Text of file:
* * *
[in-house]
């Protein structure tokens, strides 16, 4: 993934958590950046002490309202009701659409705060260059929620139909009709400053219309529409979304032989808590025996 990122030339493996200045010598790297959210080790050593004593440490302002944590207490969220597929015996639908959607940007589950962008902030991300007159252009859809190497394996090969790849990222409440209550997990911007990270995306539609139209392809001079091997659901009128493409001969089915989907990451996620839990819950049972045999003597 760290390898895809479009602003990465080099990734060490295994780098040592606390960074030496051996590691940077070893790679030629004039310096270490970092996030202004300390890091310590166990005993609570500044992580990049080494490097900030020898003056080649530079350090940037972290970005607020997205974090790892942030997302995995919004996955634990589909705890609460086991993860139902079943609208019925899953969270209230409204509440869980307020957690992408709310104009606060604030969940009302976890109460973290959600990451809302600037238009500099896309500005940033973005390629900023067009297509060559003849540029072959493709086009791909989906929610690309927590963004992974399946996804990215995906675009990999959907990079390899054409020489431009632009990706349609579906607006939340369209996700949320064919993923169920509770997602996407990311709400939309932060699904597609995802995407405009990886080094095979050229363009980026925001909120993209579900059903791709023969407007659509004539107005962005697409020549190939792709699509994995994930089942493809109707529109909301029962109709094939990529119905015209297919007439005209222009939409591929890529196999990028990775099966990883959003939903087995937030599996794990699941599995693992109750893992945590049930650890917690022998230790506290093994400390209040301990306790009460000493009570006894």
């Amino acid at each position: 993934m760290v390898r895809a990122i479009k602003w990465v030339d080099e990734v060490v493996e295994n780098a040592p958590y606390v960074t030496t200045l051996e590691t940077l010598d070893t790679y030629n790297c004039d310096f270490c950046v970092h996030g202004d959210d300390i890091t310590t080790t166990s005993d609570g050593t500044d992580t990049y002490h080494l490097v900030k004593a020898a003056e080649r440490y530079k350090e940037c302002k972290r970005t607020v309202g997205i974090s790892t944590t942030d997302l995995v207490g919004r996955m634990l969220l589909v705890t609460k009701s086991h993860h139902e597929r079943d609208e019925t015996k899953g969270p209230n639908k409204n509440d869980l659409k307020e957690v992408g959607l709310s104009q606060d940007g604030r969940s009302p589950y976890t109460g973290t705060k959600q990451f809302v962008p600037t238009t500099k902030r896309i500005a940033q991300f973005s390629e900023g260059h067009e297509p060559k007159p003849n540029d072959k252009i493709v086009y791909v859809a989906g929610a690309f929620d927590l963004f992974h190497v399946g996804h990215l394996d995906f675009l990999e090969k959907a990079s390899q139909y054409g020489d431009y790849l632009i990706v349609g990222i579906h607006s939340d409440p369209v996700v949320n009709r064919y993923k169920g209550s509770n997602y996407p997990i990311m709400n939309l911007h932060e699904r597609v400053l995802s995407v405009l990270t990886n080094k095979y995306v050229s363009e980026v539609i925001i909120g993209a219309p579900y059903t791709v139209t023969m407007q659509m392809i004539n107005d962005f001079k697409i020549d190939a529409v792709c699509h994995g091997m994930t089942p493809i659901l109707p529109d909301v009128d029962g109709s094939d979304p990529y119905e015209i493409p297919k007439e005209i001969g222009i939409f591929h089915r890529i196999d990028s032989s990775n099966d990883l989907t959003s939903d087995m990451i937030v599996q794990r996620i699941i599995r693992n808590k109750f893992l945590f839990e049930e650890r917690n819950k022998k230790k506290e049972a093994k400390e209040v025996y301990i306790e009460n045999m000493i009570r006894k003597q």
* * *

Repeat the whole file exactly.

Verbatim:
[in-house]
């Protein structure tokens, strides 16, 4: 993934958590950046002490309202009701659409705060260059929620139909009709400053219309529409979304032989808590025996 990122030339493996200045010598790297959210080790050593004593440490302002944590207490969220597929015996639908959607940007589950962008902030991300007159252009859809190497394996090969790849990222409440209550997990911007990270995306539609139209392809001079091997659901009128493409001969089915989907990451996620839990819950049972045999003597 760290390898895809479009602003990465080099990734060490295994780098040592606390960074030496051996590691940077070893790679030629004039310096270490970092996030202004300390890091310590166990005993609570500044992580990049080494490097900030020898003056080649530079350090940037972290970005607020997205974090790892942030997302995995919004996955634990589909705890609460086991993860139902079943609208019925899953969270209230409204509440869980307020957690992408709310104009606060604030969940009302976890109460973290959600990451809302600037238009500099896309500005940033973005390629900023067009297509060559003849540029072959493709086009791909989906929610690309927590963004992974399946996804990215995906675009990999959907990079390899054409020489431009632009990706349609579906607006939340369209996700949320064919993923169920509770997602996407990311709400939309932060699904597609995802995407405009990886080094095979050229363009980026925001909120993209579900059903791709023969407007659509004539107005962005697409020549190939792709699509994995994930089942493809109707529109909301029962109709094939990529119905015209297919007439005209222009939409591929890529196999990028990775099966990883959003939903087995937030599996794990699941599995693992109750893992945590049930650890917690022998230790506290093994400390209040301990306790009460000493009570006894």
């Amino acid at each position: 993934m760290v390898r895809a990122i479009k602003w990465v030339d080099e990734v060490v493996e295994n780098a040592p958590y606390v960074t030496t200045l051996e590691t940077l010598d070893t790679y030629n790297c004039d310096f270490c950046v970092h996030g202004d959210d300390i890091t310590t080790t166990s005993d609570g050593t500044d992580t990049y002490h080494l490097v900030k004593a020898a003056e080649r440490y530079k350090e940037c302002k972290r970005t607020v309202g997205i974090s790892t944590t942030d997302l995995v207490g919004r996955m634990l969220l589909v705890t609460k009701s086991h993860h139902e597929r079943d609208e019925t015996k899953g969270p209230n639908k409204n509440d869980l659409k307020e957690v992408g959607l709310s104009q606060d940007g604030r969940s009302p589950y976890t109460g973290t705060k959600q990451f809302v962008p600037t238009t500099k902030r896309i500005a940033q991300f973005s390629e900023g260059h067009e297509p060559k007159p003849n540029d072959k252009i493709v086009y791909v859809a989906g929610a690309f929620d927590l963004f992974h190497v399946g996804h990215l394996d995906f675009l990999e090969k959907a990079s390899q139909y054409g020489d431009y790849l632009i990706v349609g990222i579906h607006s939340d409440p369209v996700v949320n009709r064919y993923k169920g209550s509770n997602y996407p997990i990311m709400n939309l911007h932060e699904r597609v400053l995802s995407v405009l990270t990886n080094k095979y995306v050229s363009e980026v539609i925001i909120g993209a219309p579900y059903t791709v139209t023969m407007q659509m392809i004539n107005d962005f001079k697409i020549d190939a529409v792709c699509h994995g091997m994930t089942p493809i659901l109707p529109d909301v009128d029962g109709s094939d979304p990529y119905e015209i493409p297919k007439e005209i001969g222009i939409f591929h089915r890529i196999d990028s032989s990775n099966d990883l989907t959003s939903d087995m990451i937030v599996q794990r996620i699941i599995r693992n808590k109750f893992l945590f839990e049930e650890r917690n819950k022998k230790k506290e049972a093994k400390e209040v025996y301990i306790e009460n045999m000493i009570r006894k003597q």